Why antimicrobial resistance in aquaculture systems matters for the One Health approach
Why antimicrobial resistance in aquaculture
systems matters for the One Health approach
Aquaculture is the fastest growing
food production sector worldwide.
However, intensive aquaculture can
experience high disease burden, with
the risk of increased antimicrobial use
There is poor knowledge of
antimicrobial use and AMR in
aquaculture, a research gap that
WorldFish and partners are working to
fill. Read this global review:
Aquaculture may be a key site for the emergence,
persistence and transmission of AMR.
Among the main potential drivers of resistance are poor fish farming
practices, insufficiently labelled medicines, use of animal droppings as
fertilizer and water transfer.
Our partners at Cefas and the University of Exeter
are using genomics and bioinformatics.
These will increase our understanding of complex microbial assemblages
of the pond and host and how they relate to disease conditions. These
tools are also being used to improve sustainable use of antibiotics by
identifying the greatest AMR gene burden present in farming systems.
Vishnumurthy Mohan Chadag
In partnership with
(AMR) occurs when bacteria
change and become resistant
to antibiotics used to treat the
infections they cause.
To reduce resistance risk, solutions will likely be adaptive,
for example, sharing knowledge about disease and best
farming practices through improved farmer clustering
and better and more available seed. Read more in this
Nature article: tiny.cc/AMRproblem
Fish farmers paying back credit on a regular basis typically
harvest and restock their ponds often, a practice that
increases the risk of disease transmission and potentially
also antimicrobial use.
We are helping to implement an
epidemiology and health economics survey in
Bangladesh, Egypt and Zambia.
This will identify risk factors for disease emergence and the main hotspots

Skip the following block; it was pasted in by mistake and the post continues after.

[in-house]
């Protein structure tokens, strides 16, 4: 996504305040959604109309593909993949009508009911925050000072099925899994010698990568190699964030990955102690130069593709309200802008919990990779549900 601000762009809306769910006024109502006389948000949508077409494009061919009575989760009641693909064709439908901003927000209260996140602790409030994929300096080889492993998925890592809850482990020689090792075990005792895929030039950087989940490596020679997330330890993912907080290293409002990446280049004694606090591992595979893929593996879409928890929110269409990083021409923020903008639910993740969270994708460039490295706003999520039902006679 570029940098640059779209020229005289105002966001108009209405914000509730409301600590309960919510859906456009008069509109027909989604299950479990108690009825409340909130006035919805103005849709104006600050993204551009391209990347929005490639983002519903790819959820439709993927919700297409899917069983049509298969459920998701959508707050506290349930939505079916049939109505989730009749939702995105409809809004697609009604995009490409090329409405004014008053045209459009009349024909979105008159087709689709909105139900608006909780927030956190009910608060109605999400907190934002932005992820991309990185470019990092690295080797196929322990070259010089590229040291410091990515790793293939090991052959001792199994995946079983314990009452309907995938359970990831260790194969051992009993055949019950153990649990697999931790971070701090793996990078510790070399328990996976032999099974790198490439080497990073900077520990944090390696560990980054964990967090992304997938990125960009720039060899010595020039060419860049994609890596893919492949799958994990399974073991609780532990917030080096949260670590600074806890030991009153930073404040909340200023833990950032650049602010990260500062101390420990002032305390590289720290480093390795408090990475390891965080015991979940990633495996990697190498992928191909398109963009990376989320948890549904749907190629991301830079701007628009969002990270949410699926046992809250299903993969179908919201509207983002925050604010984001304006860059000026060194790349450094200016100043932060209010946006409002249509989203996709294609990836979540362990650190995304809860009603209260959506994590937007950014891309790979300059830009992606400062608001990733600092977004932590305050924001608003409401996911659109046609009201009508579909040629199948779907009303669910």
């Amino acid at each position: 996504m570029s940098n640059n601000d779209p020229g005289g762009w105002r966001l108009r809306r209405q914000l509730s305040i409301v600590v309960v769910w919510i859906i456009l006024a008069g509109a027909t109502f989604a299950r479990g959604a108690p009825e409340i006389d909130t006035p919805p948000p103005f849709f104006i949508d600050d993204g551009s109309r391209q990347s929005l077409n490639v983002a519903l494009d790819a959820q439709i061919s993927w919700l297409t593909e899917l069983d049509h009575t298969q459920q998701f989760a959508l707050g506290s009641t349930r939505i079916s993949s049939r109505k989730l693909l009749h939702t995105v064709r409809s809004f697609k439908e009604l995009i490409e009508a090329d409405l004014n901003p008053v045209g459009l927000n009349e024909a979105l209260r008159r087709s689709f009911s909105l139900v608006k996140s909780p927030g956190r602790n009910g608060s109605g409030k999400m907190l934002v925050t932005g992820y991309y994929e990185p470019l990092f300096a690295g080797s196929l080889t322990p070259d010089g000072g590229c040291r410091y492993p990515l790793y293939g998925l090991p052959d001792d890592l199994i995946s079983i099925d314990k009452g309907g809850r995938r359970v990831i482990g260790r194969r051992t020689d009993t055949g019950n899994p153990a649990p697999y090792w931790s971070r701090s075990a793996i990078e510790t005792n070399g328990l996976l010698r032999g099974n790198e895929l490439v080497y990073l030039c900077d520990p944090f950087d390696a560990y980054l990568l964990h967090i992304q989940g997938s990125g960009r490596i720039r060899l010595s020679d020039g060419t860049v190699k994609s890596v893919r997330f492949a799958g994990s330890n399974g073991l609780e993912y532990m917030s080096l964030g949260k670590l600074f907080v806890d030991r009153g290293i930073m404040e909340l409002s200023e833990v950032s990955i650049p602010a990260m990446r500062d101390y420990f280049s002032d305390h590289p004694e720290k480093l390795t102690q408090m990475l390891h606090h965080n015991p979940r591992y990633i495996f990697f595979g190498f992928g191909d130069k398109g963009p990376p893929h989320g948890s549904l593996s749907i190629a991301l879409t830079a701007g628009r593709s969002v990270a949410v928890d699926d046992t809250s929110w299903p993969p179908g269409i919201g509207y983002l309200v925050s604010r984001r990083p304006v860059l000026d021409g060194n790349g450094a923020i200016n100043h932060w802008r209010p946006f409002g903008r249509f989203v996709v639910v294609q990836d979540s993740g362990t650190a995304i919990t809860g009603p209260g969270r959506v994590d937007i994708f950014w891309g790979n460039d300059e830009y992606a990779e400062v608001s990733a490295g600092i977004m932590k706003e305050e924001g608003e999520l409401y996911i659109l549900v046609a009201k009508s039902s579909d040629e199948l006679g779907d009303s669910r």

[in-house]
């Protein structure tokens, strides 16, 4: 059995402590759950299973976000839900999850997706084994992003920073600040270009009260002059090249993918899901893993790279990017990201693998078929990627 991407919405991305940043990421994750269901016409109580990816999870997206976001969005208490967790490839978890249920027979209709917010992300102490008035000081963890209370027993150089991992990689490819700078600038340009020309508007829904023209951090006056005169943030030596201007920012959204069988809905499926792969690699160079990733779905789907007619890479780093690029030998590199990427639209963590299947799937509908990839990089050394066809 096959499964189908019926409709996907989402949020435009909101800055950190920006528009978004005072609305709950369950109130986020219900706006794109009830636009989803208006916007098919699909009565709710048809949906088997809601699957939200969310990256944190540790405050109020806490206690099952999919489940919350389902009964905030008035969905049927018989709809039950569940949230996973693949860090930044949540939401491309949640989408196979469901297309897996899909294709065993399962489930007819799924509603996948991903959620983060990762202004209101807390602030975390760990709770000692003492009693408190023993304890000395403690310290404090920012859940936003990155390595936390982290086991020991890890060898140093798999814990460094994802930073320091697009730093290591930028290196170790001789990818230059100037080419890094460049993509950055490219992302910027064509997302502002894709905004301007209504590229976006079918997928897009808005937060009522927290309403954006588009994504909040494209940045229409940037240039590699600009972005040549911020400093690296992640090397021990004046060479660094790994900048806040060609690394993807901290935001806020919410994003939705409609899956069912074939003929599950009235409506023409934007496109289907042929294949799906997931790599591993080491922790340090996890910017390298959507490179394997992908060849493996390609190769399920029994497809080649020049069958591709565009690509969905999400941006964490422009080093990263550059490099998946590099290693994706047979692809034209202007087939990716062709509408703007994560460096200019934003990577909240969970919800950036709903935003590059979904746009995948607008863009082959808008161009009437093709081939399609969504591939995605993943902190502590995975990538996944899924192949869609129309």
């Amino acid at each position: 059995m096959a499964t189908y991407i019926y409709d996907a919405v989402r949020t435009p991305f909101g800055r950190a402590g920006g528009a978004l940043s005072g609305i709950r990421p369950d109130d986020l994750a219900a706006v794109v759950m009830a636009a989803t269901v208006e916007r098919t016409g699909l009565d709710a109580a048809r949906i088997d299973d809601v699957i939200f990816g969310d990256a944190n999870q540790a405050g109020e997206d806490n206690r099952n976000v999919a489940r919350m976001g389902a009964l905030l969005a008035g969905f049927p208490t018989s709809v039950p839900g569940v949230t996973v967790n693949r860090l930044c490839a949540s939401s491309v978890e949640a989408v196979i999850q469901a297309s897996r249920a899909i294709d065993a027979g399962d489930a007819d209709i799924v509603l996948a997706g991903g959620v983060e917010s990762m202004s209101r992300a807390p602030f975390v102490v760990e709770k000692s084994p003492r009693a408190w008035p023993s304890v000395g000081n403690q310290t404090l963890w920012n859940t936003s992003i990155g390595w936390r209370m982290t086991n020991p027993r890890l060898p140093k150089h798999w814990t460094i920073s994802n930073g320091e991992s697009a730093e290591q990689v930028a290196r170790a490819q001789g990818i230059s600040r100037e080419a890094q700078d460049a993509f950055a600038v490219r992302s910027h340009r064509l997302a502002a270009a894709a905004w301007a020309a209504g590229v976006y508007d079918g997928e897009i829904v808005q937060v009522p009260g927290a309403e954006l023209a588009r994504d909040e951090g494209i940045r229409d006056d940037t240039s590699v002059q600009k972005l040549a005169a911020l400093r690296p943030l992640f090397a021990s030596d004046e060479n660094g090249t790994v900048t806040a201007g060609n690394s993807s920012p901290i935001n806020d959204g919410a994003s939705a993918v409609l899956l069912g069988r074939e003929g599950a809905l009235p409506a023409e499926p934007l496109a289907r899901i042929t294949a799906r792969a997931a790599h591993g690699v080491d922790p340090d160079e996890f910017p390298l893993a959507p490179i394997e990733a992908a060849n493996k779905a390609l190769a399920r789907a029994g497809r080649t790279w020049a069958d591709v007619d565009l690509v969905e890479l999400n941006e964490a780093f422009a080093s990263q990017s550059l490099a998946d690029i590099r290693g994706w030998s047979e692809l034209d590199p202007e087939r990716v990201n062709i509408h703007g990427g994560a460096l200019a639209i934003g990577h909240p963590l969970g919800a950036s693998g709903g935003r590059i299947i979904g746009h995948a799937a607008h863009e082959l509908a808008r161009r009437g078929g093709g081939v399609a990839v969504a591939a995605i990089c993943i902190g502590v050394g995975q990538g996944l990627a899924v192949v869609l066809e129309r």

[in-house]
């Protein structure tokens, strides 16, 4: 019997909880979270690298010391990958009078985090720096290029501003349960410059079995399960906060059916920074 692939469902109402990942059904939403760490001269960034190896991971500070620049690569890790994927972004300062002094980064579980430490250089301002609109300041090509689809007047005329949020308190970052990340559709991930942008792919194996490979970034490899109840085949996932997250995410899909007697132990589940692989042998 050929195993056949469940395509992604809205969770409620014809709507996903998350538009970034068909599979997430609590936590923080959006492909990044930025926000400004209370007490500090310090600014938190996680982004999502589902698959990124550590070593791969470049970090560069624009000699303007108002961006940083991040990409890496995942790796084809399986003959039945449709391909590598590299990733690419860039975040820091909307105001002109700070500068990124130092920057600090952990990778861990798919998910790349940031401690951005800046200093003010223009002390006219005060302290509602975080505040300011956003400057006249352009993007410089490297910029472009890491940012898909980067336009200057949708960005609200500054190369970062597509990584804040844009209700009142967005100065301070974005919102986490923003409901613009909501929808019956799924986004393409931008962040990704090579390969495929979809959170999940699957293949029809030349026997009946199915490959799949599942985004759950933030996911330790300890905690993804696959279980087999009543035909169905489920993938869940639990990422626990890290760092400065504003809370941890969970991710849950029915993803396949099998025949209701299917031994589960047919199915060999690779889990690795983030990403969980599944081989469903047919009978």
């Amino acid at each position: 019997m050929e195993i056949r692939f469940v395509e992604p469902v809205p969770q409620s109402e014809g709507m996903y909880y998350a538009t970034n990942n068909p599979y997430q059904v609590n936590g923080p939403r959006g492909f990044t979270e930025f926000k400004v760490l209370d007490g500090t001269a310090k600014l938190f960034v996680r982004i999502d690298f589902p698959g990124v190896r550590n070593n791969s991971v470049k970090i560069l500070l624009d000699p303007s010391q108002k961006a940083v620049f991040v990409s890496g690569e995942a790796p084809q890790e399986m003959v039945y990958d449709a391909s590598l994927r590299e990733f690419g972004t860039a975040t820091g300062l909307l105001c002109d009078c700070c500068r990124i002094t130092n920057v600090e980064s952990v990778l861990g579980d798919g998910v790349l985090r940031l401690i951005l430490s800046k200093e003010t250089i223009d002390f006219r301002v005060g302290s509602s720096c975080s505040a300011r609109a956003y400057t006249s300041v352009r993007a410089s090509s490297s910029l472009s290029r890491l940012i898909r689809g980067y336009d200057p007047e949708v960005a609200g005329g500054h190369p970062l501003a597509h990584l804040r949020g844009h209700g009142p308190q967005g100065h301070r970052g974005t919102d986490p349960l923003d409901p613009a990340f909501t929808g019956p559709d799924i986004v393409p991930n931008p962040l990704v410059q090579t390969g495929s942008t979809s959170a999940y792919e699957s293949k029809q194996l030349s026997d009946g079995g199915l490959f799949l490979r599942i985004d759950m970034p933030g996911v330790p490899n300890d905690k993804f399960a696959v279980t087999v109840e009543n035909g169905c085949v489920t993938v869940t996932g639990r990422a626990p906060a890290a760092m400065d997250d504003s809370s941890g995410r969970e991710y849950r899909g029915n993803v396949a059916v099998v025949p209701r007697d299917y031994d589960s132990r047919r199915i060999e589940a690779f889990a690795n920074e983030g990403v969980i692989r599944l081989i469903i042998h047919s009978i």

of antimicrobial use, leading to better disease management interventions
and reducing reliance on chemicals and antimicrobials.
To better understand the social, economic and
biological drivers of resistance, WorldFish is working
with farmers, policy makers and other stakeholders.
One Health recognizes this interconnectedness
as well as the need to apply a collaborative,
multisectoral and transdisciplinary approach
to achieve optimal health outcomes for people,
animals, plants and their shared environment. AMR is of particular concern in low- to
middle-income countries, which face the
greatest demand for increased food production
but also tend to have poorer knowledge of and
regulations regarding antimicrobial use.
But the real impact of antimicrobial use in
aquaculture is unclear.
Antimicrobial use in aquaculture differs
from livestock farming due to, for example,
aquaculture’s greater diversity of species.
The way antimicrobials are administered
in aquaculture systems also presents
occupational hazards. Find out more in this
The understanding of
pathogenesis has evolved.
The‘pathobiome’breaks down the previous
paradigm of‘one pathogen = one disease’
that does not explain many disease scenarios
and highlights the complex interactions of
microbial agents (eukaryote, prokaryote, viral)
with a host (and with each other) that may lead
to disease or reduction in fitness of the host.
The interconnected nature of agri-food
systems means that AMR can spread, posing
a major threat to public and animal health as
well as the structure and sustainability of food